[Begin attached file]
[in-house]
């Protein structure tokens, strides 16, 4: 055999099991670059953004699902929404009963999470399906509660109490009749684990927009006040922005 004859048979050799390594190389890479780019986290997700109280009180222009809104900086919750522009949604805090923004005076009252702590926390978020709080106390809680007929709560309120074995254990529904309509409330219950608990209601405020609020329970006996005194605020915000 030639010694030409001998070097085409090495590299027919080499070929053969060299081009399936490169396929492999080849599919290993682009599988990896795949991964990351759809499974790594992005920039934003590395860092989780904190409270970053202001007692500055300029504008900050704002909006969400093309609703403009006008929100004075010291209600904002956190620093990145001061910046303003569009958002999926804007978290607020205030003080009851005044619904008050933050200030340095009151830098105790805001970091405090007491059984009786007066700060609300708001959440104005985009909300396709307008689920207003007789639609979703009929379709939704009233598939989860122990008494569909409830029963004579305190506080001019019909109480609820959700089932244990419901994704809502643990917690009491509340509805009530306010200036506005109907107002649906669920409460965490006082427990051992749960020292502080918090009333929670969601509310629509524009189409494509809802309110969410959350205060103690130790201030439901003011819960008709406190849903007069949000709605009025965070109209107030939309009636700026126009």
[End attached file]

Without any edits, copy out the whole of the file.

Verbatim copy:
[in-house]
């Protein structure tokens, strides 16, 4: 055999099991670059953004699902929404009963999470399906509660109490009749684990927009006040922005 004859048979050799390594190389890479780019986290997700109280009180222009809104900086919750522009949604805090923004005076009252702590926390978020709080106390809680007929709560309120074995254990529904309509409330219950608990209601405020609020329970006996005194605020915000 030639010694030409001998070097085409090495590299027919080499070929053969060299081009399936490169396929492999080849599919290993682009599988990896795949991964990351759809499974790594992005920039934003590395860092989780904190409270970053202001007692500055300029504008900050704002909006969400093309609703403009006008929100004075010291209600904002956190620093990145001061910046303003569009958002999926804007978290607020205030003080009851005044619904008050933050200030340095009151830098105790805001970091405090007491059984009786007066700060609300708001959440104005985009909300396709307008689920207003007789639609979703009929379709939704009233598939989860122990008494569909409830029963004579305190506080001019019909109480609820959700089932244990419901994704809502643990917690009491509340509805009530306010200036506005109907107002649906669920409460965490006082427990051992749960020292502080918090009333929670969601509310629509524009189409494509809802309110969410959350205060103690130790201030439901003011819960008709406190849903007069949000709605009025965070109209107030939309009636700026126009």